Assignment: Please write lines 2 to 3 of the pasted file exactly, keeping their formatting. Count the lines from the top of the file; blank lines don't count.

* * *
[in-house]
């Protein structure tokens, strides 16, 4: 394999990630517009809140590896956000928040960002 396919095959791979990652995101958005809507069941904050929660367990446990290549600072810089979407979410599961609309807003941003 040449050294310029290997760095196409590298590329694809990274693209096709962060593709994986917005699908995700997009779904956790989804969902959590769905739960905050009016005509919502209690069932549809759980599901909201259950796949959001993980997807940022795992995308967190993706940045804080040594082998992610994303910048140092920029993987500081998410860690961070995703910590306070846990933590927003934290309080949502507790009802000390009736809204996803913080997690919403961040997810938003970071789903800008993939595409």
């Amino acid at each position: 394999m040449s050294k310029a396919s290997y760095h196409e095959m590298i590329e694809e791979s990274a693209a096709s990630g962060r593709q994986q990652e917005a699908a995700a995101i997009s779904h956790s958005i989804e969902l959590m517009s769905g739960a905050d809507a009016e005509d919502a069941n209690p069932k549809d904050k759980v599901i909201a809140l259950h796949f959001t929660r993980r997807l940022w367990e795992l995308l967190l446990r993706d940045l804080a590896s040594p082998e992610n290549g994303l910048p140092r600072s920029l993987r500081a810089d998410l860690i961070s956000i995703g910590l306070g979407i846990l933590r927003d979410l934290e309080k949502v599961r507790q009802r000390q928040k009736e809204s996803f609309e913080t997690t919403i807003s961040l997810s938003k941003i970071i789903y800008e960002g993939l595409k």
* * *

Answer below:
């Protein structure tokens, strides 16, 4: 394999990630517009809140590896956000928040960002 396919095959791979990652995101958005809507069941904050929660367990446990290549600072810089979407979410599961609309807003941003 040449050294310029290997760095196409590298590329694809990274693209096709962060593709994986917005699908995700997009779904956790989804969902959590769905739960905050009016005509919502209690069932549809759980599901909201259950796949959001993980997807940022795992995308967190993706940045804080040594082998992610994303910048140092920029993987500081998410860690961070995703910590306070846990933590927003934290309080949502507790009802000390009736809204996803913080997690919403961040997810938003970071789903800008993939595409």
């Amino acid at each position: 394999m040449s050294k310029a396919s290997y760095h196409e095959m590298i590329e694809e791979s990274a693209a096709s990630g962060r593709q994986q990652e917005a699908a995700a995101i997009s779904h956790s958005i989804e969902l959590m517009s769905g739960a905050d809507a009016e005509d919502a069941n209690p069932k549809d904050k759980v599901i909201a809140l259950h796949f959001t929660r993980r997807l940022w367990e795992l995308l967190l446990r993706d940045l804080a590896s040594p082998e992610n290549g994303l910048p140092r600072s920029l993987r500081a810089d998410l860690i961070s956000i995703g910590l306070g979407i846990l933590r927003d979410l934290e309080k949502v599961r507790q009802r000390q928040k009736e809204s996803f609309e913080t997690t919403i807003s961040l997810s938003k941003i970071i789903y800008e960002g993939l595409k």